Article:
What is CUDA?

While launching our new Mini-PCs QUADRO P1000 and TEGRA 2 we already talked a lot about NVIDIA CUDA and the so-called CUDA cores. But what is CUDA actually?

What means "CUDA"?

The term CUDA is the acronym of "Compute Unified Device Architecture".

What exactly is CUDA?

CUDA is an NVIDIA architecture for parallel calculations. The computing power of a PC is increased by using the graphics processor as well.
In the past, OpenGL and DirectX were the only way to interact with GPUs, but these APIs were mostly suited for multimedia applications. In contrast, calculations were only performed on the CPU.

Since graphics cards are ideal for computation-intensive, parallel processes, new operating systems (Windows 7 and up) no longer use GPUs only for graphics calculations, but as a general-purpose parallel processor that can be accessed by any application. Like that, calculations run parallel on the CPU and the graphics processor, which increases the performance enormously. NVIDIA CUDA supports this and enables easy and efficient parallel computing. There are now thousands of applications, countless research reports and a wide selection of CUDA tools and solutions.

What is a CUDA core?

Usually, CUDA cores are considered equivalent to CPU cores. However, the CUDA cores are less complex and at the same time appear in much larger numbers. While the usual Intel CPUs have between 2 and 8 cores, for example, the NVIDIA Quadro P1000, which is installed in our identically named Mini-PC, has 640 CUDA cores. High-End graphics cards, such as NVIDIA’s Turing generation, often have over 4000 cores. This high number is necessary because often many complex graphics calculations have to be performed simultaneously. However, since GPUs are specialized for this purpose, the cores are also constructed much more specific and are therefore smaller than the cores of CPUs.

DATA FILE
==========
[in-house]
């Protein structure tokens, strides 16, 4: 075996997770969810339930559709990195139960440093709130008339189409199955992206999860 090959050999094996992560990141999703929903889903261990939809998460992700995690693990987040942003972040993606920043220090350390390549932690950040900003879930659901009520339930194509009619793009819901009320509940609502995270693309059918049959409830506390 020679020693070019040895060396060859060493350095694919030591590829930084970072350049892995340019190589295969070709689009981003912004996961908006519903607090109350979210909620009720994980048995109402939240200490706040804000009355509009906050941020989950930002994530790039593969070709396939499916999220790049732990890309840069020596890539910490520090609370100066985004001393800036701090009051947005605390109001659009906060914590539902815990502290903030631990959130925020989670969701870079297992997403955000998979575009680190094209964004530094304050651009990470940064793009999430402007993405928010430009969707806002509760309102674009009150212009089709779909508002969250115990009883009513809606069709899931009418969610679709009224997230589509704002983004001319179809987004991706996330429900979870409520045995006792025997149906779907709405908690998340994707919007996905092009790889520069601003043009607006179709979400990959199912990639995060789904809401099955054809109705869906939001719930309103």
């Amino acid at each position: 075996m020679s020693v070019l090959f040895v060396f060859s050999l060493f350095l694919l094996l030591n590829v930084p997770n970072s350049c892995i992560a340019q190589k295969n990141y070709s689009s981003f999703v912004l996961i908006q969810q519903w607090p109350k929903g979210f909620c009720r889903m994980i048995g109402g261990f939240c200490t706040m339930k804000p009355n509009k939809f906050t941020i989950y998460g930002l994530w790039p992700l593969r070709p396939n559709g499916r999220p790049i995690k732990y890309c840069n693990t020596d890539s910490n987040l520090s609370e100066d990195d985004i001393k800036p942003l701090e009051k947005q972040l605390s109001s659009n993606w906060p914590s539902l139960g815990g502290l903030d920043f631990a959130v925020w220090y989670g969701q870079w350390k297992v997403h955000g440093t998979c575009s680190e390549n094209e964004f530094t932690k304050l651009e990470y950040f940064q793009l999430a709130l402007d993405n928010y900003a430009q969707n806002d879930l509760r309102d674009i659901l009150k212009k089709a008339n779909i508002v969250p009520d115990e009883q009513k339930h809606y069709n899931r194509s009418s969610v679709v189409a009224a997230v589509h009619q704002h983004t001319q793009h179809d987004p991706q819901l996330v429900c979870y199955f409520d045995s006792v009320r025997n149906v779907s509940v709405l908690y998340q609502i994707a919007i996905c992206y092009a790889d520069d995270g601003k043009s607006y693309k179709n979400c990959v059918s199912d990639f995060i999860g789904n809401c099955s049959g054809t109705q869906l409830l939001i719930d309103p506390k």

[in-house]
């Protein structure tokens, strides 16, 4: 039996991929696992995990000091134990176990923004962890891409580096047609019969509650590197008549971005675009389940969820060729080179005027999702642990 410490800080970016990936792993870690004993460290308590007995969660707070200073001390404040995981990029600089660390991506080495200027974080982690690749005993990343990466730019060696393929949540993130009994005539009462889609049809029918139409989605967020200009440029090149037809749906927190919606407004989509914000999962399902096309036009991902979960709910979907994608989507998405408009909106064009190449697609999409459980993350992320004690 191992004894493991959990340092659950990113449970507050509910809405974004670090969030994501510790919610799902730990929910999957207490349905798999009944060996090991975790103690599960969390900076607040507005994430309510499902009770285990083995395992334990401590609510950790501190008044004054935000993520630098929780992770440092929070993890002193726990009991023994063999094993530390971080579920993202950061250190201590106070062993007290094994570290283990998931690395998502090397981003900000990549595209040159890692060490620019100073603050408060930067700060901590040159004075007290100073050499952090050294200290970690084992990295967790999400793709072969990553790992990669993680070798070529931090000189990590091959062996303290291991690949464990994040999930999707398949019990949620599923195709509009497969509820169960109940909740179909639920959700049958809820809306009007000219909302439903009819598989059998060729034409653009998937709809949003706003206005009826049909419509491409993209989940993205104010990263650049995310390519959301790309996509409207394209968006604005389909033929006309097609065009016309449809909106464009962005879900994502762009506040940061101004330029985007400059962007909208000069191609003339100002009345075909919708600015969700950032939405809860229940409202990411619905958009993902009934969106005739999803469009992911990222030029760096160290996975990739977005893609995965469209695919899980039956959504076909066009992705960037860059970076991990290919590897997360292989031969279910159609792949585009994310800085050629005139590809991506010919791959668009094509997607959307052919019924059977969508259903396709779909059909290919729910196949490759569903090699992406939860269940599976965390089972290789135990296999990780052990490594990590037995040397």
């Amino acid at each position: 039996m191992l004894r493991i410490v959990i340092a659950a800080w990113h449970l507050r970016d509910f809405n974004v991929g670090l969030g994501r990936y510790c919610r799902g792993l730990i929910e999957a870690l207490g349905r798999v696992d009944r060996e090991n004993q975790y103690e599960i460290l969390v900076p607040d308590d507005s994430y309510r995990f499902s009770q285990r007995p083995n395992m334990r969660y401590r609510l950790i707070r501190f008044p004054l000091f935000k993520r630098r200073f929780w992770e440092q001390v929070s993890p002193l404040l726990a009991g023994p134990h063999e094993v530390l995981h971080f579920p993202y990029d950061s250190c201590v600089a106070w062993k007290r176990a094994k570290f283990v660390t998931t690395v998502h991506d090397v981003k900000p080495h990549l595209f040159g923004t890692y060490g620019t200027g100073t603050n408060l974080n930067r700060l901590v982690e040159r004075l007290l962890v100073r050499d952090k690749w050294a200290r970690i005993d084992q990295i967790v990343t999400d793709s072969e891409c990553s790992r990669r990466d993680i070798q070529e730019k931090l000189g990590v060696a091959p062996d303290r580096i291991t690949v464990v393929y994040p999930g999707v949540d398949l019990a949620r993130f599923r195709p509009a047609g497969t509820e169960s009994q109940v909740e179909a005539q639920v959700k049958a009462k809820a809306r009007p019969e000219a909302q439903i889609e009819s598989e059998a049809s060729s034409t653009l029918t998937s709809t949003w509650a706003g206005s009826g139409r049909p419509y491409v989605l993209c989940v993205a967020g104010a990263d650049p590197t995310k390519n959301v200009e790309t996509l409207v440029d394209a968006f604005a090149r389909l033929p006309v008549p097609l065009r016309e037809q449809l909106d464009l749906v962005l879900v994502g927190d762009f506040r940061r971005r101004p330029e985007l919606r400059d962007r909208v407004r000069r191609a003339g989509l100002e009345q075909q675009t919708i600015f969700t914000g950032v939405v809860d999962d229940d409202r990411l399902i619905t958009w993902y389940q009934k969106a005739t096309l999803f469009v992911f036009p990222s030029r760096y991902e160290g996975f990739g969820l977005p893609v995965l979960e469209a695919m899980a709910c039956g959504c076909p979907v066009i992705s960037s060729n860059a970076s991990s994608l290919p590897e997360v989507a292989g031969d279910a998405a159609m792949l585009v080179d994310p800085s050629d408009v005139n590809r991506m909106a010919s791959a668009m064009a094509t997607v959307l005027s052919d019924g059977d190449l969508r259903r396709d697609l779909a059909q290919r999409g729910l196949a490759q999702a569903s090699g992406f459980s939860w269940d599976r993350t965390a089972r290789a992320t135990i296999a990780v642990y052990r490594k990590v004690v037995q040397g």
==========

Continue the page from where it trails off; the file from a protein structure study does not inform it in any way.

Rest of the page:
A detailed explanation of this topic can be found at Gamingscan. If you want to get even deeper into the topic and are interested in the exact difference between CUDA cores and CPU cores, you should check out the video "Why CUDA 'Cores' Aren’t Actually Cores" from Gamers Nexus.

In which areas is CUDA used?

CUDA is used in a variety of fields. On the one hand in image and video processing, but also in the medical field, for example in CT image reconstructions. The fields AI, deep learning and machine learning also often rely on CUDA, because they require sophisticated development environments. Other topics include computer biology and chemistry, raytracing, seismic analysis and more.

Which is the current version of CUDA?

Since CUDA was introduced in 2006, it has evolved enormously. In October 2018, CUDA 10 was unveiled, along with the launch of the new Turing GPUs. More information about the new features can be found on the NVIDIA Developer Blog.

How is CUDA programmed?

When using CUDA, the programming languages C, C++, Fortran, Python and MATLAB can be used.

How can CUDA be used?

With CUDA you can work under Windows, Linux and MacOS – given that you have the right hardware. These are the graphics cards of the NVIDIA series GeForce, Quadro and Tesla as well as NVIDIA GRID solutions. An overview of CUDA enabled GPUs can be found on NVIDIA’s website. The CUDA Toolkit can be found there as well.

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